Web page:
ProsYou get to really be at the front lines of diplomacy. The job of a foreign service officer is very well respected and the benefits are great (free housing, home leave, medical care). Plus, you get to see the world.

    ConsMoving every few years can become wearing. The Dept. of State is very much USG and as such there is a high level of bureaucracy to navigate.

    Advice to Senior ManagementFlexibility with part-time or leave without pay after people become parents would probably help with employee retention.

    Yes, I would recommend this company to a friend

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    • Culture & Values
    • Work/Life Balance
    • Senior Management
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    • No Opinion of CEO

     

    Passport Clerk

    Passport Clerk (Former Employee) London, England

    Pros-Pay is rather well provided it was an easy job.
    -Great group of fellow co-workers and the environment was wonderful.

    Cons-Difficult to get hired provided weak UK economy and 100s of applications per job posted.
    -Even with a Bachelors degree it was difficult to get this position that requires only a high school diploma.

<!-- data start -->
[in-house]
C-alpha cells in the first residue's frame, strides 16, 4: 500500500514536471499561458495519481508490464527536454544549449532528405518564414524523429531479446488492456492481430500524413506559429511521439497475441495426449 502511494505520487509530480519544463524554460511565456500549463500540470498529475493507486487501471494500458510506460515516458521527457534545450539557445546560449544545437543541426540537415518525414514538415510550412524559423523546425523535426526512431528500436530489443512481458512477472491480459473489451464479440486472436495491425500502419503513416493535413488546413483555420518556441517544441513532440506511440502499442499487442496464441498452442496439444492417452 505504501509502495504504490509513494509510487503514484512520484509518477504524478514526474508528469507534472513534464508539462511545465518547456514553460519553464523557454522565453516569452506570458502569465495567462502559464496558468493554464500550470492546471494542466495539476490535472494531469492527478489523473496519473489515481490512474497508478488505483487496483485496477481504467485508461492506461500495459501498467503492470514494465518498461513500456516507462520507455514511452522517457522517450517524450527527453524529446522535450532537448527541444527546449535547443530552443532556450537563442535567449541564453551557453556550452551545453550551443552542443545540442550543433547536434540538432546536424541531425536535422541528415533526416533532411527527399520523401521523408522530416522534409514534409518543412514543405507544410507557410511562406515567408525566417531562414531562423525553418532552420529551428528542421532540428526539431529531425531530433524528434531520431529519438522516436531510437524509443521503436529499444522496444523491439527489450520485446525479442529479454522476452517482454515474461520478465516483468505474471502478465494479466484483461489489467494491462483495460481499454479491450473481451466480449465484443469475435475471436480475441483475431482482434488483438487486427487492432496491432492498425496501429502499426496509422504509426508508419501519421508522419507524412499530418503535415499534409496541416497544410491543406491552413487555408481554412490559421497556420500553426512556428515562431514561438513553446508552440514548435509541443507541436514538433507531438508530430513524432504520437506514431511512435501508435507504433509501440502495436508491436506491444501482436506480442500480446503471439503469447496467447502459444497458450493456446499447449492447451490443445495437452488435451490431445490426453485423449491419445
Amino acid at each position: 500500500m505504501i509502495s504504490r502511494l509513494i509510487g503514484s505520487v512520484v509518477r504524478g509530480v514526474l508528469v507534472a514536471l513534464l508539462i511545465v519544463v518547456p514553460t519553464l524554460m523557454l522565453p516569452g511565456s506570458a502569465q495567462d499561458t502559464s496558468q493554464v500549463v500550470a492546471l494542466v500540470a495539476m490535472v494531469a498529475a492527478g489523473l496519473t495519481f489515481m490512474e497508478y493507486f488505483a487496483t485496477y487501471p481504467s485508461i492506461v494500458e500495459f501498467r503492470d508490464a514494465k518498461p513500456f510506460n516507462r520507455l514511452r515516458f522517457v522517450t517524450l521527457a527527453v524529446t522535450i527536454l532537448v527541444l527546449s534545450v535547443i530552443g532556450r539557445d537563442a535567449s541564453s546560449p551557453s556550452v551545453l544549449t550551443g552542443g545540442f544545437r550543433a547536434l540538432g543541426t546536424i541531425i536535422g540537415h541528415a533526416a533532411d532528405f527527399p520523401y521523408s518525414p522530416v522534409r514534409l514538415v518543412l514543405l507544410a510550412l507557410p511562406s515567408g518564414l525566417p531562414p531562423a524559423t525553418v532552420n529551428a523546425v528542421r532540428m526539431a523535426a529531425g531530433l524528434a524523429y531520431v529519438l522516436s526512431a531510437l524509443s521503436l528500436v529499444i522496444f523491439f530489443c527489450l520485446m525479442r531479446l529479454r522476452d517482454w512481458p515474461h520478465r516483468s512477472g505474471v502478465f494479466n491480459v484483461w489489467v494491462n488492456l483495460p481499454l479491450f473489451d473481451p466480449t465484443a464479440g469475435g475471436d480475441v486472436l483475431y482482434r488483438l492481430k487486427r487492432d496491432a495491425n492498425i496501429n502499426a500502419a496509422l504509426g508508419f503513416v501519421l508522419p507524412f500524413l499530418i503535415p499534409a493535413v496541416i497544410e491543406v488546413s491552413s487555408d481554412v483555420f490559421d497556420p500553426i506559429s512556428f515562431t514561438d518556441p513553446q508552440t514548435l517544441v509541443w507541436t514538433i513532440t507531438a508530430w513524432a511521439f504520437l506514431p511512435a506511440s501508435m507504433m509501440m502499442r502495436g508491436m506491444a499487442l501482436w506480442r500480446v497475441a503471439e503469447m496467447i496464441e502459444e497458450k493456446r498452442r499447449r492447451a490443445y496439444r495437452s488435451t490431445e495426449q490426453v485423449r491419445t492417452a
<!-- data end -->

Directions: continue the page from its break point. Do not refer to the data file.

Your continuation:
-Security Clearance is a bit of a pain due to length of process.

    Yes, I would recommend this company to a friend

    • Culture & Values
    • Work/Life Balance
    • Senior Management
    • Comp & Benefits
    • Career Opportunities
    • Approves of CEO

     

    U.S. Department of State Internship

    FPU Intern (Former Employee) London, England

    ProsYou get to see the world, you get a sense of importance and duty, you get to serve your country. One of the best places to network due to fluidity of workforce. I had good management. Had the opportunity to meet famous people, particularly in politics.

    ConsA bit of an elitist atmosphere, a little bureaucratic, as and FSO you are forced to relocated every couple of years. You dedicate your life to the job. Many Internships (as was mine) are unpaid.

    Yes, I would recommend this company to a friend

    • Culture & Values
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    • Senior Management
    • Comp & Benefits
    • Career Opportunities
    • Approves of CEO

     

    Family Member Employment

    Community Liaison Office Coordinator (Former Employee) Frankfurt am Main (Germany)

    ProsLiving and working overseas is great! The kids attended excellent international schools and we had the opportunity to explore the world. Full time family member employment came with full benefits, including vacation, sick leave, etc.

    ConsAs a trailing spouse, every time your spouse transfers you need to find a new job. When you get to a new post, there may be many opportunities or none. You may have to wait up to a year for someone to leave post so that you can apply for a job.